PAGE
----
To the editor:
On Feb. 16, I watched the movie “Jayhawkers” by Kansas University professor Kevin Wilmott. The majority of the viewing audience was white. Many of them looked old enough to know what happened pre-Wilt Chamberlain to African-Americans in Lawrence. Poet great Langston Hughes is a reference point for this experience.
Prior to “Jayhawkers,” Mr. Wilmott made the film “The One Good Indian” about the indigenous cultural suppression at Indian boarding schools that were created to “kill the Indian to save the man.” This was Haskell’s intention a century ago at the behest of white American culture.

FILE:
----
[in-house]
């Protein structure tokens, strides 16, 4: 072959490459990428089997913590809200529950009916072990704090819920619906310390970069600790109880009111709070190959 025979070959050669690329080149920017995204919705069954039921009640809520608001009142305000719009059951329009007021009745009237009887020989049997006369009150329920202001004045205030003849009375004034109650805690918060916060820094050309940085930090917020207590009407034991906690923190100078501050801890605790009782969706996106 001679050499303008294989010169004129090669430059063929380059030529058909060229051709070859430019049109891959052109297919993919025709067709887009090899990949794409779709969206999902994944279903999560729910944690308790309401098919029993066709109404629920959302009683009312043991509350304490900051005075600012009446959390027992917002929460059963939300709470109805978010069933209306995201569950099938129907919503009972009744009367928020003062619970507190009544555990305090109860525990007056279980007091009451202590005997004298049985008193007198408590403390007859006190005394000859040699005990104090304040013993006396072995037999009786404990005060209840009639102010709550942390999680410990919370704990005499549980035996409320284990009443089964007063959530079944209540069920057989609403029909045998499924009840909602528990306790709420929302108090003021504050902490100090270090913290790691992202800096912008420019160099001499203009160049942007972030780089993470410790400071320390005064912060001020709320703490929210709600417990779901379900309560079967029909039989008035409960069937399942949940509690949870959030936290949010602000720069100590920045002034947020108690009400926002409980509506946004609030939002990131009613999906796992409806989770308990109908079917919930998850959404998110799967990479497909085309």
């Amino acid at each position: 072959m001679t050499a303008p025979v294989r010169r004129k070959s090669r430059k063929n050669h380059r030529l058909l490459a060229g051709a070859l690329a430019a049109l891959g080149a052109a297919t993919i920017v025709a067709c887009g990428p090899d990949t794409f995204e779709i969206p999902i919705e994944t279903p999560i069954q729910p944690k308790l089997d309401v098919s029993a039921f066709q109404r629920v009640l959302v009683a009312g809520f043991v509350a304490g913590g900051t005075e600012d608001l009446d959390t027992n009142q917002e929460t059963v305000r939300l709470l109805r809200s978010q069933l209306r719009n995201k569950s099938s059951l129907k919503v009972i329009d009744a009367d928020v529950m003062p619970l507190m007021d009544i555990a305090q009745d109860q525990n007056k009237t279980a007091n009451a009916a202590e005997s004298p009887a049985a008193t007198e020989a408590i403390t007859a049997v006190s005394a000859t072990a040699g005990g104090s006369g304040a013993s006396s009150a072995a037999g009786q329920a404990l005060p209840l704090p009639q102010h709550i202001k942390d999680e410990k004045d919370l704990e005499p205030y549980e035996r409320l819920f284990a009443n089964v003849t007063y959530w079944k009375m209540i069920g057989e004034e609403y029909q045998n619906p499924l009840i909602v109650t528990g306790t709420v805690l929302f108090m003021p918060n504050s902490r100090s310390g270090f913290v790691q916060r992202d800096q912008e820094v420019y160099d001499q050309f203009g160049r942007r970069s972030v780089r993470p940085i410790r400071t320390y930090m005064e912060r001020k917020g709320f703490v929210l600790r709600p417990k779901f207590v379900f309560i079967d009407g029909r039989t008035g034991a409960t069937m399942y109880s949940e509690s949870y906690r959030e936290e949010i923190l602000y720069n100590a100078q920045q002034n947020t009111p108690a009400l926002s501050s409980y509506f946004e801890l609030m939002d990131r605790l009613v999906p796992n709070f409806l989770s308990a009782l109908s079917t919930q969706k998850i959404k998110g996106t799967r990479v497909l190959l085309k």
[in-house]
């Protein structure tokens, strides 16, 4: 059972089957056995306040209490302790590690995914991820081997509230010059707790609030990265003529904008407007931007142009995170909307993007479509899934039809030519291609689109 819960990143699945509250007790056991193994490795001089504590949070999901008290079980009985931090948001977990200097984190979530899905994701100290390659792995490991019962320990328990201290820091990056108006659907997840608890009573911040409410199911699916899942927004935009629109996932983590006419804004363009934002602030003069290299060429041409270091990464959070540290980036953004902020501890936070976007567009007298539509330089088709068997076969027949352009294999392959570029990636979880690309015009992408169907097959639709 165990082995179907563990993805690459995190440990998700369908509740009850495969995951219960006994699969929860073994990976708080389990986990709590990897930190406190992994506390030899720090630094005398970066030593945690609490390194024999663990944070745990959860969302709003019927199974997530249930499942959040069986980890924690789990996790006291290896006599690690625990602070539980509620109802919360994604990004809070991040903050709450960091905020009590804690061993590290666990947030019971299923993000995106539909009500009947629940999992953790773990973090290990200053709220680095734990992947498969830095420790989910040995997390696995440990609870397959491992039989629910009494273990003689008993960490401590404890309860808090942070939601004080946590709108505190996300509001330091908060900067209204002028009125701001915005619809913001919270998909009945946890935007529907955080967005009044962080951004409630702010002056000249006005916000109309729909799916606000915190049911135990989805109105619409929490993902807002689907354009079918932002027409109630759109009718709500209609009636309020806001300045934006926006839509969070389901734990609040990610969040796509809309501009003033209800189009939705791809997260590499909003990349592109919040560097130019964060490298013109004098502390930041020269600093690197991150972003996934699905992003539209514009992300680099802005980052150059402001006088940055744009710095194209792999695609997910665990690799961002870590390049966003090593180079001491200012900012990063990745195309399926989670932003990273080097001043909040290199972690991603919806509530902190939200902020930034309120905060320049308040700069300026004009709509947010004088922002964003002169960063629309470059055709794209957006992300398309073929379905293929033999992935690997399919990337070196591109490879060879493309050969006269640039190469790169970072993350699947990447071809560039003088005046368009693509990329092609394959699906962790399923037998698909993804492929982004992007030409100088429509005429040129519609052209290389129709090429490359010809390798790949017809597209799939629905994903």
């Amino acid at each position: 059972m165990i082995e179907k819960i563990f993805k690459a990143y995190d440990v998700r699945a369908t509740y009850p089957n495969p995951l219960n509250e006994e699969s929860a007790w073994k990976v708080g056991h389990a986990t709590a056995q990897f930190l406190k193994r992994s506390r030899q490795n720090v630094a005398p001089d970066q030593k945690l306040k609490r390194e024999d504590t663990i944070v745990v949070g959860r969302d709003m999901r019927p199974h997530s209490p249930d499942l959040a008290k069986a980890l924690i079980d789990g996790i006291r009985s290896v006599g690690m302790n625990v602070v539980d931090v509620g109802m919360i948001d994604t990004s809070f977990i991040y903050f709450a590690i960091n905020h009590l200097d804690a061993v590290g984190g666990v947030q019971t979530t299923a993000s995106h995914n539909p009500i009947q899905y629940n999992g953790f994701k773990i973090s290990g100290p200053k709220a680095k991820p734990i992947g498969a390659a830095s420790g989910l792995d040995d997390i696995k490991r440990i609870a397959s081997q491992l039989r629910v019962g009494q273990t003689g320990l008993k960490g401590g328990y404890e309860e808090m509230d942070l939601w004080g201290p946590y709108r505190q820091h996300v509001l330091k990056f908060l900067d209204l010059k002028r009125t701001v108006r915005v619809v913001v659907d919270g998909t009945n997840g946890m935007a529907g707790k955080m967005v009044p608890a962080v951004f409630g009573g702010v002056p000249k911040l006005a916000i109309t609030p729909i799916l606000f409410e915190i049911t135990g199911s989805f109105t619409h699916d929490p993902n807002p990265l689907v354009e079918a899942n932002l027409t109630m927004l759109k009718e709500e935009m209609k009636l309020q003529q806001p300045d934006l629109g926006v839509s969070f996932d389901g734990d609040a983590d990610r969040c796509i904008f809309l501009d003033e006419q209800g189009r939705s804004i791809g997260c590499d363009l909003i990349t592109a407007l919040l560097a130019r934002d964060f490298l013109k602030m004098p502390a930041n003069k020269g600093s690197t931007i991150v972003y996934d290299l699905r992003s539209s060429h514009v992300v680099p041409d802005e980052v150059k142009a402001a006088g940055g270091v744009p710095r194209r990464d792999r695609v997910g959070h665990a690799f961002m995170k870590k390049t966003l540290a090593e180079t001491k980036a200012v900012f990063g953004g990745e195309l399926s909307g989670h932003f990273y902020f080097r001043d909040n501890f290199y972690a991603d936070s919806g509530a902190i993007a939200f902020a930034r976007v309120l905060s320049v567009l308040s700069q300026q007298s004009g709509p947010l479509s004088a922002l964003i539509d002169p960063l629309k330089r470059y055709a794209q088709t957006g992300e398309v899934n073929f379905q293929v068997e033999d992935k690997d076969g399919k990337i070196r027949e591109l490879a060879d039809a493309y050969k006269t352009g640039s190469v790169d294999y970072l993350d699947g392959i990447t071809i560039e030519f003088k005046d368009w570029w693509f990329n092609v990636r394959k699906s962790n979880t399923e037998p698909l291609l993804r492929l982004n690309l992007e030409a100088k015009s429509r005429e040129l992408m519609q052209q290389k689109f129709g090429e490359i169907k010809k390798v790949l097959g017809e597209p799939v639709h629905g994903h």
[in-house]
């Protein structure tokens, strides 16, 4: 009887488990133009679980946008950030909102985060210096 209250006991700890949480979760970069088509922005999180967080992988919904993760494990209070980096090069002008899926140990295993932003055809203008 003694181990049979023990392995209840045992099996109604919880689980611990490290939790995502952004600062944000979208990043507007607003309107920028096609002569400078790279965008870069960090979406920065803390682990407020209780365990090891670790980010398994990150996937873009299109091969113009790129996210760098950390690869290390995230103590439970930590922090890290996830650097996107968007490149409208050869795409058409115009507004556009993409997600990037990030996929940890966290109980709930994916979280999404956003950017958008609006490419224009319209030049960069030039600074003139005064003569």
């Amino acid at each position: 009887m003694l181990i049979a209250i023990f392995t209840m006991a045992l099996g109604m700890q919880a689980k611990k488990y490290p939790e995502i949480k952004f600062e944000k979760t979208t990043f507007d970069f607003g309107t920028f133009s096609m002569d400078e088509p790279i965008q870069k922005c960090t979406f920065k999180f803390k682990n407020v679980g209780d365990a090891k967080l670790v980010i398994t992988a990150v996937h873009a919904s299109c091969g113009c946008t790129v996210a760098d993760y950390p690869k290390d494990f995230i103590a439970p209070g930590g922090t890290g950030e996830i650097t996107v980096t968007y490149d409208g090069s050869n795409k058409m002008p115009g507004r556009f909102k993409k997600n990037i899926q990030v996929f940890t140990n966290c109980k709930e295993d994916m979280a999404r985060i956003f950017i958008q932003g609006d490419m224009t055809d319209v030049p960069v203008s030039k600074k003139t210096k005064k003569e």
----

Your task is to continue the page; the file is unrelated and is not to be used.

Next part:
In “Jayhawkers,” the KU officials wanted to be on the right side of history as they pushed Lawrence integration through Wilt Chamberlain. Why is it that so many people are willfully on the wrong side of history destroying levees that Haskell students built imprisoned at Indian boarding schools a century ago? These children were taken for a decade from their parents to remove cultural connections back then. A far cry from the Baker students I see now. Minority histories are real. It shouldn’t be so easy to disregard and destroy an area where suffering occurred unless there’s no public conscience.